The CTS2SF has the following advantages over other research scales for use in community surveys. First, it is a standardized scale that can reduce the burden of responding to the 78 items on the full CTS2, many of which are related to issues that may not have been experienced by the respondents participating in the community surveys. Second, the CTS2SF can reduce refusal and negative reactions from respondents, due to its conceptual framework, which defines IPV as couple conflicts, rather than abuse. Third, the CTS2SF can assess both perpetration and victimization in male-to-female and female-to-male violence, while other scales focus on the victimization of women[17-19] or are only validated among women.[20, 21]
The aim of the current study was to develop the Japanese version of CTS2SF (J-CTS2SF) and examine its reliability and validity. The original English version was translated by the authors. Then, an Internet survey was conducted to examine the reliability and validity of the J-CTS2SF among Japanese men and women. To the best of our knowledge, this is the first study that examined the test–retest reliability of the CTS2SF in any language. In addition, this study would contribute to cross-cultural research on IPV by examining the cultural adaptability of the scale developed in the USA.
The authors translated the original English version of the CTS2SF into Japanese. The Japanese version was back-translated by an independent translator, and sent to the original author to assess the equivalence with the original English scale in terms of literal and general meaning. Accordingly, two items of the Japanese version were revised.
Two waves of Internet surveys were conducted in October and in November 2011. Invitations were sent via emails to the registrants of an Internet company who were over the age of 18 years. The survey was kept open until 100 respondents were obtained for each of the marital status categories by sex (married and not-married by male and female). As a result, 412 respondents were included in the first survey (103 respondents for each category of each sex). Four weeks after the first survey, the second survey was conducted and data were obtained from 393 respondents (retention rate = 95.4%). Analysis was conducted on the data of those who responded to the first and the second surveys (n = 393). The Research Ethics Committee of the University of Tokyo Graduate School of Medicine approved the research procedure for this study (No. 3403).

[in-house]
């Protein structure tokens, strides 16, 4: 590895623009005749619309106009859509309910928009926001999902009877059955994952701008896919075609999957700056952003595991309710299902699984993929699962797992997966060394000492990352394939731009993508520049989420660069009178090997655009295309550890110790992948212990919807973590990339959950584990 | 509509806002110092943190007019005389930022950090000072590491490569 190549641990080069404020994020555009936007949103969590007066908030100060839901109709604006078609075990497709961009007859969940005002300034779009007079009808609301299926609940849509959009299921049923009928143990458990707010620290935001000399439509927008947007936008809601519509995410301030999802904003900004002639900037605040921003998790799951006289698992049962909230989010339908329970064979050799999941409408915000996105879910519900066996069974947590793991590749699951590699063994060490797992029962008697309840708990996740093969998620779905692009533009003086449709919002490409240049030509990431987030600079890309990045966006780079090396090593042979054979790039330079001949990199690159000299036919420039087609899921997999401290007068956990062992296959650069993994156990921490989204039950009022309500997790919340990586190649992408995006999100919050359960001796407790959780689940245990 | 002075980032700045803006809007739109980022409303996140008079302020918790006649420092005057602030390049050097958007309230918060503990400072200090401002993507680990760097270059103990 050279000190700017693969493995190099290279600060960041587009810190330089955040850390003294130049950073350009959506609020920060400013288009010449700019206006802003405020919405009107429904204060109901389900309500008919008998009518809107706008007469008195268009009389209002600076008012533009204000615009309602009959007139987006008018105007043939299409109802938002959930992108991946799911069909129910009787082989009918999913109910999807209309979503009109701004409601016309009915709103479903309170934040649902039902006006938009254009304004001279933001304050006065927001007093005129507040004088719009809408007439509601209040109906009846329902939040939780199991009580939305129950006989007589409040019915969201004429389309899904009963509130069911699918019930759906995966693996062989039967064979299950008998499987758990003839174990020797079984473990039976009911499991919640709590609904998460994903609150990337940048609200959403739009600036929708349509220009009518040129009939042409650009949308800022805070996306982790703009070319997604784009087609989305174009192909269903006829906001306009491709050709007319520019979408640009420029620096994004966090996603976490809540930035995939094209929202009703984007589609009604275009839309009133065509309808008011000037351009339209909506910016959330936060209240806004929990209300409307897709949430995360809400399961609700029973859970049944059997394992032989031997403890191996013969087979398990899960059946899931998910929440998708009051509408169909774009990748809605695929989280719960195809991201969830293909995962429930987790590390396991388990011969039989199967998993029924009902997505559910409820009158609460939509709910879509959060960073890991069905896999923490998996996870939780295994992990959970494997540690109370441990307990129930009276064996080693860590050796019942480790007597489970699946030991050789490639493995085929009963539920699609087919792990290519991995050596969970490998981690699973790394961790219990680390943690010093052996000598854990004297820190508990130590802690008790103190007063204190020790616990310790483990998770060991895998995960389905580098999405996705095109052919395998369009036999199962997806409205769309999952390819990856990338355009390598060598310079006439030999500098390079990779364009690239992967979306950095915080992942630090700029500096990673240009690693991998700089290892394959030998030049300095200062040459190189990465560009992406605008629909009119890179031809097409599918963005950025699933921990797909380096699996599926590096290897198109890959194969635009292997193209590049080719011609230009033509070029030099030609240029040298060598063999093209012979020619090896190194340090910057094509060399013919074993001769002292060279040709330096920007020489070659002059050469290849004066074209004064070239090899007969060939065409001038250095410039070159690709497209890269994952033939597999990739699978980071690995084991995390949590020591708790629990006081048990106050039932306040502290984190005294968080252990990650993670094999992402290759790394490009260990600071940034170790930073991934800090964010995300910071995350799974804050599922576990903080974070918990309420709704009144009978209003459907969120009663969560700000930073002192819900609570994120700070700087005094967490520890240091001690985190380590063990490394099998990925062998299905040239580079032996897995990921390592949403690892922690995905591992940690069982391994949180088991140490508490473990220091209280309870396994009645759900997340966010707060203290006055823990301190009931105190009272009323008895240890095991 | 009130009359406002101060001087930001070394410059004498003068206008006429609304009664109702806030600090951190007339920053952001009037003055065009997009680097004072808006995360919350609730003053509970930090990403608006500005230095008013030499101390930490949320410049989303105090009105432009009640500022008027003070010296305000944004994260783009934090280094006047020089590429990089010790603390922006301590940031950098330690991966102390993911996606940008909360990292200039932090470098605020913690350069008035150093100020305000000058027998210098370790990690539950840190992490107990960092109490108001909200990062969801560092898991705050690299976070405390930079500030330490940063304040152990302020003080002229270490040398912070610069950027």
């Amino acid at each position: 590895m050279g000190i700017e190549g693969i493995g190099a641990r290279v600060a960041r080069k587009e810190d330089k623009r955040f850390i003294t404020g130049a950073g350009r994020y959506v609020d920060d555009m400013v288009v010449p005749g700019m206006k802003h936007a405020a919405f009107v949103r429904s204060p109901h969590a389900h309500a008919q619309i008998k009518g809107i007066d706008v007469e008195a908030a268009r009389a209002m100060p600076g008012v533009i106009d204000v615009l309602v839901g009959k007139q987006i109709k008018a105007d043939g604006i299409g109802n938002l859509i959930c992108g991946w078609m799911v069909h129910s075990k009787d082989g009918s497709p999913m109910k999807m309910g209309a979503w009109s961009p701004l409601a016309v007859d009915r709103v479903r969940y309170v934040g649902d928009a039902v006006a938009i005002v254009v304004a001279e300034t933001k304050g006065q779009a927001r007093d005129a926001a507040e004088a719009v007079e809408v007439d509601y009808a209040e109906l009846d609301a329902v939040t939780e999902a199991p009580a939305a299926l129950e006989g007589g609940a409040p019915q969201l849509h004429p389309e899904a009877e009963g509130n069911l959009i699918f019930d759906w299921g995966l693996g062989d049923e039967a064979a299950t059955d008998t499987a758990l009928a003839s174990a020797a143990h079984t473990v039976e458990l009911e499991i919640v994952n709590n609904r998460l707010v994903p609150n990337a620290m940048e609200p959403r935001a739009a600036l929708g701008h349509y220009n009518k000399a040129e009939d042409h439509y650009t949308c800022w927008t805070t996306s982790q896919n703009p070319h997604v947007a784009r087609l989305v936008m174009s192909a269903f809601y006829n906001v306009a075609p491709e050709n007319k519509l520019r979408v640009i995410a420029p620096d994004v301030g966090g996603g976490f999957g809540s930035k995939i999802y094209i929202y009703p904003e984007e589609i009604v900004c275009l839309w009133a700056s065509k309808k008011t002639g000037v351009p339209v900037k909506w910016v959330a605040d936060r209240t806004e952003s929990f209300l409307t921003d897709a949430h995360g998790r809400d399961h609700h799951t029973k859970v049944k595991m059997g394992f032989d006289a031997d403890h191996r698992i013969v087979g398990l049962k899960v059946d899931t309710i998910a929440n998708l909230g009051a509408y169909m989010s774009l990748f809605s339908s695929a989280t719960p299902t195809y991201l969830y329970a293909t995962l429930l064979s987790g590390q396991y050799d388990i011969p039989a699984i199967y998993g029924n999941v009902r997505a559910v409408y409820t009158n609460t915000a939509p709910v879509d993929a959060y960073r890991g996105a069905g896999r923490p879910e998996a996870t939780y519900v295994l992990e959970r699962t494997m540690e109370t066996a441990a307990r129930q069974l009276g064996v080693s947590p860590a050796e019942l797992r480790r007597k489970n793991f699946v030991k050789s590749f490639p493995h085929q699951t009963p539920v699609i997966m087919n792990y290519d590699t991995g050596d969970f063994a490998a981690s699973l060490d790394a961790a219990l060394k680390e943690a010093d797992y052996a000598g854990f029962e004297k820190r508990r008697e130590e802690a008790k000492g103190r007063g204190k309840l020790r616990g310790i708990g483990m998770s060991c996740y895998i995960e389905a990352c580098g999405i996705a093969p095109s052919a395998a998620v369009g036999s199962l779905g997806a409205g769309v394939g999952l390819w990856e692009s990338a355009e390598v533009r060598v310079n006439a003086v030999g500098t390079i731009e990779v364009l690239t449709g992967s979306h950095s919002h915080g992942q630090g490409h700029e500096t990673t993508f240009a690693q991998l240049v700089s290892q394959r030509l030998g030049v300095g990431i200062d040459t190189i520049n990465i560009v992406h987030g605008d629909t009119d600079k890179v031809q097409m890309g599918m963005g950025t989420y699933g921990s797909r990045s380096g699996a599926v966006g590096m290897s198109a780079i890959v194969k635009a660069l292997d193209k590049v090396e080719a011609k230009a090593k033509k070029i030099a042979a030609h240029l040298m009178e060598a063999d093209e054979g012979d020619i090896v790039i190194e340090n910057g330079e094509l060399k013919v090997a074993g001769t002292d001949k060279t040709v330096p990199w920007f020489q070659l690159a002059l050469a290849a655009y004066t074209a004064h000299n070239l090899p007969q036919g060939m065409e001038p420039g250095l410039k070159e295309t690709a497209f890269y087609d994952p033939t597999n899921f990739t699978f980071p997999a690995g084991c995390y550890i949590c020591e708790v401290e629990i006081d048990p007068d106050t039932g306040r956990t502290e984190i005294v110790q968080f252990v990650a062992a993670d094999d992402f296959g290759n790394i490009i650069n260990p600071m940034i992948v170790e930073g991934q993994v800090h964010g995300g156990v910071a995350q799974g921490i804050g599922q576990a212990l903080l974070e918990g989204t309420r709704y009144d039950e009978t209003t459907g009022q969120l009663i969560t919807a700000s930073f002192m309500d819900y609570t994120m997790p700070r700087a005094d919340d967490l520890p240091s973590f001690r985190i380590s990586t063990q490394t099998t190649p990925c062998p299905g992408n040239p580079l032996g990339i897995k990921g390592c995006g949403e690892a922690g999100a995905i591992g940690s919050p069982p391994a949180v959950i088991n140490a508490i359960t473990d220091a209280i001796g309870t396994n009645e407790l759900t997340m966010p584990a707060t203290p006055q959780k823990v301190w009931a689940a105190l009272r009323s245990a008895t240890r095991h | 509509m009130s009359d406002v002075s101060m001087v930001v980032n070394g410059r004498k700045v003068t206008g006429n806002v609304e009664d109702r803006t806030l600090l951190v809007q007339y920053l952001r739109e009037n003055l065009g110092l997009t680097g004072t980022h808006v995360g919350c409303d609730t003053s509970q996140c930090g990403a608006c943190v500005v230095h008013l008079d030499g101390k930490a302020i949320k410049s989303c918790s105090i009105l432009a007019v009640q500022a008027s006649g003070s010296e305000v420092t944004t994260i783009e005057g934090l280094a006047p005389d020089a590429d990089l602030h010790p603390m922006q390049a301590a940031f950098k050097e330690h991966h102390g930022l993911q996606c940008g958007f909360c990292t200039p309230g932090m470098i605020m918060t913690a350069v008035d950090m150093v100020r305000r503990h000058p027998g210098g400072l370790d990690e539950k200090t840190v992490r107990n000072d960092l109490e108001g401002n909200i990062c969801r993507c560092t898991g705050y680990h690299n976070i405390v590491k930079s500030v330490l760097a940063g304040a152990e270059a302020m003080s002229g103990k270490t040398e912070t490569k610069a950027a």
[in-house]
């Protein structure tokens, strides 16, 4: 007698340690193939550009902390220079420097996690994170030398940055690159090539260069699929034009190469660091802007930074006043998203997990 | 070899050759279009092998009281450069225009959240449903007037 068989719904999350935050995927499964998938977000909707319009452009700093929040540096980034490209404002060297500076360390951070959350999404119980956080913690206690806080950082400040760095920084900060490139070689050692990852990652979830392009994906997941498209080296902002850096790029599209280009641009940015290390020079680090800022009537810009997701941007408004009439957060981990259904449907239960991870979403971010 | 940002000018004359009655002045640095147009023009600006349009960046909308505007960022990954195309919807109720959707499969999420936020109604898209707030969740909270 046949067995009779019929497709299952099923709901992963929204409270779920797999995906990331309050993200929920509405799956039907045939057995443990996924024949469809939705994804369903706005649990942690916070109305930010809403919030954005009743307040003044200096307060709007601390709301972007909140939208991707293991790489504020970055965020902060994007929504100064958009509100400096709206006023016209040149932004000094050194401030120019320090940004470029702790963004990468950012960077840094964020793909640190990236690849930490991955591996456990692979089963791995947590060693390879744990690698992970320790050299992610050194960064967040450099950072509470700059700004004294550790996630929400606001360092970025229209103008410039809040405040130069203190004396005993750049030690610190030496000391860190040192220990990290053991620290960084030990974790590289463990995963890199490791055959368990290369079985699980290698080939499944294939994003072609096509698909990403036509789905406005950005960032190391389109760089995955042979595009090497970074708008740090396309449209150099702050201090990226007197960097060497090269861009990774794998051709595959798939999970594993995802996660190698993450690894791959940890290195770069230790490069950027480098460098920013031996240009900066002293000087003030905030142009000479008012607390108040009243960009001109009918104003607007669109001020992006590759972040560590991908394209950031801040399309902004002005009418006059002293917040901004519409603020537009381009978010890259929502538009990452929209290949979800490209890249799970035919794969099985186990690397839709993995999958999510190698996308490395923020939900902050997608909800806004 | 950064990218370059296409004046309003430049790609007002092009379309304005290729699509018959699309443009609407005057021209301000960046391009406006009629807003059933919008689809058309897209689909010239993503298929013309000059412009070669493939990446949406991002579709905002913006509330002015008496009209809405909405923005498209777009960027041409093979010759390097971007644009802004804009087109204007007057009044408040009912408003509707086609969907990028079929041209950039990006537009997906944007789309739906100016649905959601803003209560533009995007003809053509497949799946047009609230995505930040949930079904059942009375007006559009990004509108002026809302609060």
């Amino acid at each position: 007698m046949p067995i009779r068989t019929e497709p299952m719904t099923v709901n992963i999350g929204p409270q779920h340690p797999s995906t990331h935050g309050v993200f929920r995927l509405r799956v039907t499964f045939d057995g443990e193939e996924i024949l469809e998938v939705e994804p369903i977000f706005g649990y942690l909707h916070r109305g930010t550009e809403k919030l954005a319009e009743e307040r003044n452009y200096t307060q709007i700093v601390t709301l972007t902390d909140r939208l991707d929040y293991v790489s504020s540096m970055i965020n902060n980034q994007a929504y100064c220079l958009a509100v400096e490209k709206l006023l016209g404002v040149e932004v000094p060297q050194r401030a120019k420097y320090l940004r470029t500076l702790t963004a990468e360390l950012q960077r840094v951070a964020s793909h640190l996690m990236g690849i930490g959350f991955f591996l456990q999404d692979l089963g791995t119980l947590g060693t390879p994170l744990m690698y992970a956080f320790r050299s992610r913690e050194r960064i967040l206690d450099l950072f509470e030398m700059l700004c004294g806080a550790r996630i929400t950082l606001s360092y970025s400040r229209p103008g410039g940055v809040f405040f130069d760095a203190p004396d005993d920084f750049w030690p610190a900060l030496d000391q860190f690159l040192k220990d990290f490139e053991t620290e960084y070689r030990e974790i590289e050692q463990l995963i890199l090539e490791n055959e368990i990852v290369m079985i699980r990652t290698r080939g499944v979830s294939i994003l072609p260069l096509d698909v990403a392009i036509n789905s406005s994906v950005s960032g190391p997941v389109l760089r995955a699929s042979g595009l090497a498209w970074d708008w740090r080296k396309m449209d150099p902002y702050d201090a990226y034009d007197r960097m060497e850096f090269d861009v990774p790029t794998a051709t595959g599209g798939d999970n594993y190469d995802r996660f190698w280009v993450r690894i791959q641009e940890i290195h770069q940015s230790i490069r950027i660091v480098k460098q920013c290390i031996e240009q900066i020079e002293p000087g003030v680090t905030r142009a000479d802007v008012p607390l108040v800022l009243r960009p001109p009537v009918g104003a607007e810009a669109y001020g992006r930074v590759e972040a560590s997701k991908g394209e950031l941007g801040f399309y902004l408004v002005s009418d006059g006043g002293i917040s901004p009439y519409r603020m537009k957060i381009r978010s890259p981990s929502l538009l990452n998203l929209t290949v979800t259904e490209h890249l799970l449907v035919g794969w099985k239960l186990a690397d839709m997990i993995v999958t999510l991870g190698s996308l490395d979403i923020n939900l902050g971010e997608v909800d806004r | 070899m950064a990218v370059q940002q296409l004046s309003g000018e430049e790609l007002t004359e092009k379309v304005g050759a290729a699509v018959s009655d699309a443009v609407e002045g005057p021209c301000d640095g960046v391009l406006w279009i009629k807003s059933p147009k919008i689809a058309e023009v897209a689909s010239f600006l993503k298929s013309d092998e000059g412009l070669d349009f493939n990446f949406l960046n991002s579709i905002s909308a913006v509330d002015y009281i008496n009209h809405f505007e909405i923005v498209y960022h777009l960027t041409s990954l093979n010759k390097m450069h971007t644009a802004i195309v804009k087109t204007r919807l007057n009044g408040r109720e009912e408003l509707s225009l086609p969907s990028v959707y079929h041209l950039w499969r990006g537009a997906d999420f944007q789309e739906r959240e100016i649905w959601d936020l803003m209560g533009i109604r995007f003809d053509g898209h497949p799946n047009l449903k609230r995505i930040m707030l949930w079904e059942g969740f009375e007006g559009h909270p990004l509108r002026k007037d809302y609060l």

The full-set of the J-CTS2SF was administered, and scored on an 8-point scale (1 = once, 2 = twice, 3 = 3–5 times, 4 = 6–10 times, 5 = 11–20 times, 6 = more than 20 times, 7 = not in the past year, but it did happen before, and 8 = never happened). The acts conducted by the respondents and resulting injury of the partner were defined as ‘self /perpetration’ and the acts conducted by their partners and resulting injury of the respondents were defined as ‘partner/victimization’. In the second survey, the J-CTS2SF was assessed by looking back at the past 12 months, from the time of the first survey, to make the duration of assessment comparative between the two surveys.
The Japanese version of the Buss–Perry Aggression Questionnaire (BAQ) measures personal traits of aggression with 24 items on a five-point Likert scale (1 = strongly disagree to 5 = strongly agree).[22, 23] The total scores of the sub-scales were added together to yield a general total score from 24 to 120. A higher score means a higher degree of aggression.
The Violence Against Women (VAW) is a Japanese screening instrument to detect IPV victimization among women during the prenatal period. While the VAW was validated in a female prenatal population, its items were assumed to be applicable to the general female and male population without the items associated with pregnancy-related experiences or gender-laden incidences as in other validated screening instruments. The VAW consists of seven items on physical violence (two items), psychological violence (six items), and sexual violence (one item) with three response options on the frequency of incidents (1 = never, 2 = sometimes, and 3 = often). Each score was added together to yield a total score and a total score of 9 or higher was defined as indicating IPV victimization. We measured the VAW only at the second wave. To examine the association with J-CTS2SF at the same second wave of the survey, respondents were asked to look back at the past 12 months from the time of the first survey.